In a dramatic move following the collapse of the Blue and White (Kuomintang and People's Party) alliance, Kuomintang legislative candidate Ye Yuanzhi hastily obscured an image of Ko Wen-je on his campaign billboard on the 25th. To replace it, a movie billboard painter was hired to meticulously hand-draw the portrait of Kuomintang vice-presidential candidate Zhao Shaokang. The painter began with outlining the contours on the 25th and resumed work on the 28th. Ye Yuanzhi kept the public updated by livestreaming the progress, where Zhao's facial features were made distinct. The reactions from netizens were a mixed bag, while some were impressed with the likeness, others suggested tweaks for a better resemblance.
An Election Fraught with Complexity and High Stakes
The upcoming 2024 presidential election in Taiwan, scheduled for January 13, has the potential to reignite tensions between the U.S. and China, depending on Beijing's reaction to the outcome. The United States, while acknowledging Beijing’s one-China policy, continues to support Taiwan's democracy and arms it with weapons. As the election approaches, it's shaping up to be one of the most fragmented in Taiwan's democratic history, with a third-party candidate posing a significant challenge to the traditional two-party system.
The Intricacies of Campaign Strategy and Public Polls
Recent polls conducted from November 24–26 by the mainland-friendly broadcaster TVBS showed Lai enjoying the support of 34 per cent of respondents. Other surveys carried out immediately after the collapse of the KMT and TPP's intended alliance showed similar results, with Hou performing better than expected and the margin between Lai and Hou narrowing. Meanwhile, Taiwan's representative to the United States, Hsiao Bi-khim, bid her colleagues in Washington D.C. a heartfelt goodbye on Monday after stepping down to run as Vice President Lai Ching-te's running mate in the 2024 presidential election.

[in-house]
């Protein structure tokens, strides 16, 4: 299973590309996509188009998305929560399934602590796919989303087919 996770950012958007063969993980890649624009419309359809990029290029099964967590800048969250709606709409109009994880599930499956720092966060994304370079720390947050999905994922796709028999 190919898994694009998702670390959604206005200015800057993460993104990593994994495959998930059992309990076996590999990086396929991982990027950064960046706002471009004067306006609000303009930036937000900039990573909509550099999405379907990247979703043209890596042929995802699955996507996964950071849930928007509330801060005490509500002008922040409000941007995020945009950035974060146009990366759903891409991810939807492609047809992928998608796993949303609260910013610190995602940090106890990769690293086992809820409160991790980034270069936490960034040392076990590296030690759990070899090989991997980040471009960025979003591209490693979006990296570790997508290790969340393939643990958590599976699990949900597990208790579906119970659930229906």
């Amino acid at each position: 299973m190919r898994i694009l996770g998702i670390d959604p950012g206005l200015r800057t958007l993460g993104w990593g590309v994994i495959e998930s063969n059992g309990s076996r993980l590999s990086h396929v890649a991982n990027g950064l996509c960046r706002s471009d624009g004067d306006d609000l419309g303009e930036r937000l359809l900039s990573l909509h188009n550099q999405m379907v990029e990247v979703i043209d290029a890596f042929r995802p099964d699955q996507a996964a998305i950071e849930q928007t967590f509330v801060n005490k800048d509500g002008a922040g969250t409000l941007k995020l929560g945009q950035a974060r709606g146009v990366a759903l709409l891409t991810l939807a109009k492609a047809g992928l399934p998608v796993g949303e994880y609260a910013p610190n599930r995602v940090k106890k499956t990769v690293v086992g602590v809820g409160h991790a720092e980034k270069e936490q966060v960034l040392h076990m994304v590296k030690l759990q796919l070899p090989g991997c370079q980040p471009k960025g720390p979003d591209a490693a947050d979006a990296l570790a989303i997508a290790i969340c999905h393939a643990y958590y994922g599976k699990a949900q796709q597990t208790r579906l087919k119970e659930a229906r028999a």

China's Role and Disinformation Tactics
As the election season heats up, the opposition parties have hinted that a KMT-TPP alliance might not be off the cards entirely. Meanwhile, Beijing is expressing concern that a split in Taiwan’s opposition could allow the ruling party, which China strongly disapproves of, to maintain power. China took center stage in election campaigning over the weekend, leading to a flurry of discussions. Furthermore, a 'new wave of disinformation' is expected to hit Taiwan as the presidential election approaches. The New York Times reported on Taiwan's efforts to counter China’s ever-evolving and increasingly subtle disinformation tactics.